GLOSSARY OF TERMS

General Terms

Acute: Refers to a disease or condition that has a rapid onset, marked intensity, and short duration.

Chronic: Refers to a disease or condition that persists over a long period of time.

Electroconvulsive therapy (ECT): A treatment for severe depression that is usually used only when people do not respond to medications and psychotherapy. ECT involves passing a low-voltage electric current through the brain. The person is under anesthesia at the time of treatment. ECT is not commonly used in children and adolescents.

Hallucination: Is the perception of something, such as a sound, visual image, or a physical sensation that is not present except to the individual experiencing it.

Psychiatrist: A medical doctor (M.D.) who specializes in treating mental diseases. A psychiatrist evaluates a person’s mental health along with his or her physical health and can prescribe medications.

Psychologist: A mental health professional who has received specialized training in the study of the mind and emotions. A psychologist usually has an advanced degree such as a Ph.D.

Psychotherapy: A treatment method for mental illness in which a mental health professional (psychiatrist, psychologist, counselor) and an individual discuss problems and feelings to find solutions. Psychotherapy can help individuals change their thought or behavior patterns or understand how past experiences affect current behaviors.

Relapse: The reoccurrence of symptoms of a disease.

Conditions

Anxiety disorder: Any of a group of illnesses that fill people’s lives with overwhelming anxieties and fears that are chronic and unremitting. Individuals with anxiety disorders experience anxiety that is intense, long lasting and interferes with their ability to work, pursue activities or maintain personal relationships. Anxiety disorders include panic disorder, obsessive-compulsive disorder, post-traumatic stress disorder, phobias, and generalized anxiety disorder.

Bipolar disorder: A depressive disorder in which a person experiences extreme mood swings between episodes of major depression and mania (periods of abnormally and persistently elevated mood). There is often a long period of normal mood in between. Also referred to as manic-depression

Co-occurring disorder: Is when an individual has both a psychiatric and substance abuse diagnosis. Treatment that addresses both the psychiatric and substance use conditions at the same time is associated with lower costs and better outcomes. Also known as Dually Diagnosed

Depression (major depression): Unlike normal emotional experiences of sadness, loss, or passing mood states, major depression is persistent and can significantly interfere with an individual's thoughts, behavior, mood, activity, ability to have satisfying personal relationships and their physical health. Among all medical illnesses, major depression is the leading cause of disability in the United States.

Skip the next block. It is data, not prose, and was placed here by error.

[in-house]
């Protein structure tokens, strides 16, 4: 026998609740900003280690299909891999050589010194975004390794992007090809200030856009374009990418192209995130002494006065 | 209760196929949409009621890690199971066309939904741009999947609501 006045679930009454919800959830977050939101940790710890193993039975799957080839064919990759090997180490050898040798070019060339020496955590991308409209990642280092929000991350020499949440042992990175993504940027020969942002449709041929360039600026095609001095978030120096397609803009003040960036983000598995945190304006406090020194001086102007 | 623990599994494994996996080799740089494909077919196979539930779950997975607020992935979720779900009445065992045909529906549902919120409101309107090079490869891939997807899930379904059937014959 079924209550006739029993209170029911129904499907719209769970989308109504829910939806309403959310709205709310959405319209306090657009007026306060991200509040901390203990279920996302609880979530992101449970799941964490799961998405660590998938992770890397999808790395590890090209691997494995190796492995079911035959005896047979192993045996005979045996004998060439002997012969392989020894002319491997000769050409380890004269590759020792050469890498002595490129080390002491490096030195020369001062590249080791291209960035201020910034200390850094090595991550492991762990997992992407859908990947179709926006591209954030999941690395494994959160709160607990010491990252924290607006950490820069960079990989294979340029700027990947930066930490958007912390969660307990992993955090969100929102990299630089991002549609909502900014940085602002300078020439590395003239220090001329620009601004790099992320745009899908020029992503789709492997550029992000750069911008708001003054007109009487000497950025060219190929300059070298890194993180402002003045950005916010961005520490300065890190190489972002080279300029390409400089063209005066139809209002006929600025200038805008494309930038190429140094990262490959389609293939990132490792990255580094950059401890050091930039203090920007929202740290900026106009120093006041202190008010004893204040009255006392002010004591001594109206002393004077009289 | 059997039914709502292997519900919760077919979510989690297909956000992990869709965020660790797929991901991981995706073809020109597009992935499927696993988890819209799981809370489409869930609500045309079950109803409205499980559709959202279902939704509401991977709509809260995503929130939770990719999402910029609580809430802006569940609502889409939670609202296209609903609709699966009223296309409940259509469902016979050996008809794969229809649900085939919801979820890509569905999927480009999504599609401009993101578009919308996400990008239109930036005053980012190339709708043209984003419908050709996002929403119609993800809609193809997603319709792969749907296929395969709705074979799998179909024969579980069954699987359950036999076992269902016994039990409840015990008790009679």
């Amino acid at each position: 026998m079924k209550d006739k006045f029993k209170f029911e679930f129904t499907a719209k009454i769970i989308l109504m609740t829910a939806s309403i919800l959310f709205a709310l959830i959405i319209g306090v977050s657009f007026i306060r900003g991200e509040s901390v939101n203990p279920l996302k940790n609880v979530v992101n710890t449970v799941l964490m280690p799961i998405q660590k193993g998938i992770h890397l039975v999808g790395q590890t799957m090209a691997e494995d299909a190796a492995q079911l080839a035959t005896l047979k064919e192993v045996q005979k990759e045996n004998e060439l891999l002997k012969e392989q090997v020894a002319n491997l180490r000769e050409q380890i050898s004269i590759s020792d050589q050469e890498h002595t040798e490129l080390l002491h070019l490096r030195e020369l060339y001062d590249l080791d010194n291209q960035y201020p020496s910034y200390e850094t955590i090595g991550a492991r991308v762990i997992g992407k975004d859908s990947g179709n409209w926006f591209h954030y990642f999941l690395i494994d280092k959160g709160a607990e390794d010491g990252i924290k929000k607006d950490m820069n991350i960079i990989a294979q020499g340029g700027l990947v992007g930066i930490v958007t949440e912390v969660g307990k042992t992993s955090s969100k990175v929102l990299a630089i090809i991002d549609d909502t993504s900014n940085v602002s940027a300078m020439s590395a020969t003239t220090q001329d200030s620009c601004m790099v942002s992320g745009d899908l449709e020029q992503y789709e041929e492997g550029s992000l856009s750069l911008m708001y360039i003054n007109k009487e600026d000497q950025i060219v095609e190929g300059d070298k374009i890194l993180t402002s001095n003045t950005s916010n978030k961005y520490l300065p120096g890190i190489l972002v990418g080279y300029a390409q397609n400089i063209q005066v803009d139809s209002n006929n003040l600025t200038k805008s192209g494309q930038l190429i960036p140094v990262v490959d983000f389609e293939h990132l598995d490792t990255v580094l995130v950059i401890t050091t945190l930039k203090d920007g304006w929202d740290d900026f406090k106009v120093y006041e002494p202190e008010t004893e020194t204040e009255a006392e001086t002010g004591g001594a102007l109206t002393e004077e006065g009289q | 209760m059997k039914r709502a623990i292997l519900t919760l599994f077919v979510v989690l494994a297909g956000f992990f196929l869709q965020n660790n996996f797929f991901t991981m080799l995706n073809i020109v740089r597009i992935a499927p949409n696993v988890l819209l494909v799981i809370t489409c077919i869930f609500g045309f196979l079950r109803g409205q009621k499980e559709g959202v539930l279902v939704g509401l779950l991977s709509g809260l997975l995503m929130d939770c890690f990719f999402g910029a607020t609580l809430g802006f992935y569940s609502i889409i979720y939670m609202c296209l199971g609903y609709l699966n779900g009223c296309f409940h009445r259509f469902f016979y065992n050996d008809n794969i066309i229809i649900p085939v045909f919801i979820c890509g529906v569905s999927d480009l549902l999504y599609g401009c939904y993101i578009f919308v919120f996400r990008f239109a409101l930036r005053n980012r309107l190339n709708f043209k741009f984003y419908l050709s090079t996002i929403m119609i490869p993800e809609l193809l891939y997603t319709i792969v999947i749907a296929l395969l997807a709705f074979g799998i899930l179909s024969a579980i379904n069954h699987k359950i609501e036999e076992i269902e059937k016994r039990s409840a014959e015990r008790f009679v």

Mental illness: A health condition that changes a person’s thinking, feelings, or behavior (or all three) and that causes the person distress and difficulty in functioning.

Developmental disability: A condition in which a person has an IQ that is below average and that affects an individual’s learning, behavior, and development. The condition is present from birth. This is NOT the same as mental illness .Developmental disabilities include autism, down ’s syndrome, and has also been referred to as intellectual disability.

Obsessive-compulsive disorder (OCD): An anxiety disorder in which a person experiences recurrent unwanted thoughts or rituals that the individual cannot control. A person who has OCD may be plagued by persistent, unwelcome thoughts or images or by the urgent need to engage in certain rituals, such as hand washing or checking.

Panic attack and panic disorder: During a panic attack people have uncontrollable feelings of terror, rapid heartbeat, and rapid breathing that strike suddenly and repeatedly with no warning. A panic disorder may be diagnosed if an individual has reoccurring attacks.

Psychosis: A serious condition in which a person loses contact with reality and experiences hallucinations or delusions.

psychiatric rehabilitation: The process of assisting individuals with a psychiatric diagnosis in their recovery to live, learn, work and play in the community environments of their choice with success and satisfaction with as little professional support as possible.

Schizophrenia: A chronic, severe, and disabling brain disease. People with schizophrenia often suffer terrifying symptoms such as hearing internal voices or believing that other people are reading their minds, controlling their thoughts, or plotting to harm them. These symptoms may leave an individual fearful and withdrawn. Speech and behavior can be so disorganized that it may be incomprehensible or frightening to others.

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